Satan was using Peter’s words to tempt Jesus just as he did on top of the temple when he offered the entire world in exchange for His soul. This is shown inwhen Jesus asked “For what will it profit a man if he gains the whole world and forfeits his soul?”
At the end of chapter 16, Jesus told his disciples that some of them would still be alive to see “the Son of Man coming in his kingdom.” It is not talking about Jesus’ return on a cloud, but instead what is coming next in chapter 17.
Six days after announcing His pending death and resurrection, Jesus took Peter, James and John up on a mountain and they (they were the ones who saw Him in His kingdom) saw conclusive evidence that Jesus was authentic. There with Him appeared Moses and Elijah –and they spoke together. That’s when Peter asked if he could build a shelter for each of them.
While he was still speaking, a bright cloud covered them, and a voice from the cloud said, “This is my Son, whom I love; with him I am well pleased. Listen to him!” When the disciples heard this, they fell facedown to the ground, terrified. But Jesus came and touched them. “Get up,” he said. “Don’t be afraid.” When they looked up, they saw no one except Jesus. (Matthew 17:5-8)
There’s a lot in this little passage. To begin with, Peter offered to build each of them a shelter. He was probably thinking in terms of the Holiest Place in the tabernacle. That shelter was to keep the glory and power of God separate from them so they wouldn’t die. When God’s glory came down on that tabernacle, it came in the form of a light and cloud –this was much like what Moses had written about.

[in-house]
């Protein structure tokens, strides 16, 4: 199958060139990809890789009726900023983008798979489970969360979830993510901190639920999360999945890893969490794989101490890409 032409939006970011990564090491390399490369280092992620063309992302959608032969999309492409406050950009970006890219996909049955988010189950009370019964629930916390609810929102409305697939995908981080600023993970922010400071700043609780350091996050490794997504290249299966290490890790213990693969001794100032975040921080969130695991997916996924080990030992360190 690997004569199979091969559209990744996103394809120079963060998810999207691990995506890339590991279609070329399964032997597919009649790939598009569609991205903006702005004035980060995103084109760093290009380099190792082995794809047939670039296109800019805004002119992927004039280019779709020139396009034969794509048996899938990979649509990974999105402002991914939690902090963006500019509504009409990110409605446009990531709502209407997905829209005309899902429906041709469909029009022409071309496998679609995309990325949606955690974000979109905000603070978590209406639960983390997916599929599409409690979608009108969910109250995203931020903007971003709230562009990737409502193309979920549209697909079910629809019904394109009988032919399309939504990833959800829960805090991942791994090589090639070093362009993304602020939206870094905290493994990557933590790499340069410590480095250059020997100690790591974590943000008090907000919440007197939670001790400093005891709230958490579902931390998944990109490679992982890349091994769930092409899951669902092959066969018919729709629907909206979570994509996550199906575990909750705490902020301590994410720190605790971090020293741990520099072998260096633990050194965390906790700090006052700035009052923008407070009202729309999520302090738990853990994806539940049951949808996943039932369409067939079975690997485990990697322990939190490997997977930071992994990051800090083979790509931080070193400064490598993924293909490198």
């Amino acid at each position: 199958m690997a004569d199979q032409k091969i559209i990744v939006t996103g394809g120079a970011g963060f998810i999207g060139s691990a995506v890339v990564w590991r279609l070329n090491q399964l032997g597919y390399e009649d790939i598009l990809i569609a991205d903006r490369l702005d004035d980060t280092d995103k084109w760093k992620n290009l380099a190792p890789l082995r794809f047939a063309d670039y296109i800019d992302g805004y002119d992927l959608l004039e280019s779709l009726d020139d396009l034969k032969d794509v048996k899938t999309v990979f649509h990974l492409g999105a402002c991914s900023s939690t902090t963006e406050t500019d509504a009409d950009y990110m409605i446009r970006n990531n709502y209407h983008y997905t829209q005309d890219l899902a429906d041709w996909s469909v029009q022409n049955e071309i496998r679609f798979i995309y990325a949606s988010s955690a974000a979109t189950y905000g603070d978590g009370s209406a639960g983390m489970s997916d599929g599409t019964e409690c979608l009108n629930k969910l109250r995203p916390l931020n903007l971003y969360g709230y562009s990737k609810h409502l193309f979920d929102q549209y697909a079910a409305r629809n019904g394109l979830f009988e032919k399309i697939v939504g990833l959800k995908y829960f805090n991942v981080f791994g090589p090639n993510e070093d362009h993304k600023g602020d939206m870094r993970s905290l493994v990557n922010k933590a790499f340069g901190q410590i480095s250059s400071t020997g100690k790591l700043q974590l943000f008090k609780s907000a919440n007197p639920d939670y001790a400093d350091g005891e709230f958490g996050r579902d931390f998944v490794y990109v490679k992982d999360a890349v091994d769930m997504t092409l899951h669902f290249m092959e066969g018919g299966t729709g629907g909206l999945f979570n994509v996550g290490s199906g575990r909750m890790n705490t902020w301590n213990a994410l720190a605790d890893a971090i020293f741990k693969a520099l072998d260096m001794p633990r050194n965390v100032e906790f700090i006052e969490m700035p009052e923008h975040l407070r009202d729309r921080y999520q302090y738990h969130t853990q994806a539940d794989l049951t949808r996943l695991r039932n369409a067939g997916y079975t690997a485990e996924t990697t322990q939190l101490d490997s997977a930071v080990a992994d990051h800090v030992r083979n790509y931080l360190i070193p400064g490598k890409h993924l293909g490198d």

Another aspect to this passage is that Peter offered equal shelters to the three of them. Three things happened: Jesus was the one who was radiant; His Father said “This is My Son, whom I love; with him I am well pleased. Listen to him!”; and Jesus was the only one left. The conclusion to be drawn was that Moses (representing the Law) and Elijah (representing the prophets) had served their purpose. The books of Romans, Galatians, and Hebrews specifically tell us that the law and the prophets were only to lead us to Jesus. Once we see who He is, they have little purpose.
As they were coming down from the mountain, Jesus told them to not tell others about this. Once again he wants us all to know Him by faith as revealed by the Holy Spirit. Then they asked what role Elijah played in all this. The reason they asked is because the Passover was coming up and all of this story is showing to be prophecy coming true. One of the last parts of the Passover supper is to set out a cup of wine for Elijah and check at the door to see if he has arrived yet. That is really something done toward the end of the celebration.
Jesus explained the significance of Elijah’s part. It was a prophecy fulfilled by John the Baptist who referred to himself as “I am the voice of one calling in the wilderness, ‘Make straight the way for the Lord.’” ()
Have you found the conclusive evidence that only faith can provide? In, it says that God has given you His Spirit and works miracles among you. Think about what that means to you –how He has tailored a life just for you. What are the wonders that He is doing for you?